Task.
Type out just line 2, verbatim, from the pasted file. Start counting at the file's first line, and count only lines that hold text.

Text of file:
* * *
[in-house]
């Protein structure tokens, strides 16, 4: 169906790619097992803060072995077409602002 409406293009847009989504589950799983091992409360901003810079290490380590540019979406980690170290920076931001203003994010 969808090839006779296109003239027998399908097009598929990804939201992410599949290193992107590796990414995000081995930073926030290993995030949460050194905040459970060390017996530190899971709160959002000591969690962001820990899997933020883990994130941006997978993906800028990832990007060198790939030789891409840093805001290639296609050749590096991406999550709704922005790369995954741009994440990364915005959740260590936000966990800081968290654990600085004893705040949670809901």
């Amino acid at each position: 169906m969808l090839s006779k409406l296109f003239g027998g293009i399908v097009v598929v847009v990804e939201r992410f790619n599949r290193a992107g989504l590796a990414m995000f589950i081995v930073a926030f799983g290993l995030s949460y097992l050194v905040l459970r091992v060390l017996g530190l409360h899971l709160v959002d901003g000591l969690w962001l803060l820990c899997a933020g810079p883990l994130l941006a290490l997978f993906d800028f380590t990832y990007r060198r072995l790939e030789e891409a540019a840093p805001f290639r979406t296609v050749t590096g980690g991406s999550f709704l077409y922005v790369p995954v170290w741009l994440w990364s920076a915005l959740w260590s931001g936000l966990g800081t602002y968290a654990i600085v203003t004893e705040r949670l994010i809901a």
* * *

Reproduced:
């Protein structure tokens, strides 16, 4: 169906790619097992803060072995077409602002 409406293009847009989504589950799983091992409360901003810079290490380590540019979406980690170290920076931001203003994010 969808090839006779296109003239027998399908097009598929990804939201992410599949290193992107590796990414995000081995930073926030290993995030949460050194905040459970060390017996530190899971709160959002000591969690962001820990899997933020883990994130941006997978993906800028990832990007060198790939030789891409840093805001290639296609050749590096991406999550709704922005790369995954741009994440990364915005959740260590936000966990800081968290654990600085004893705040949670809901």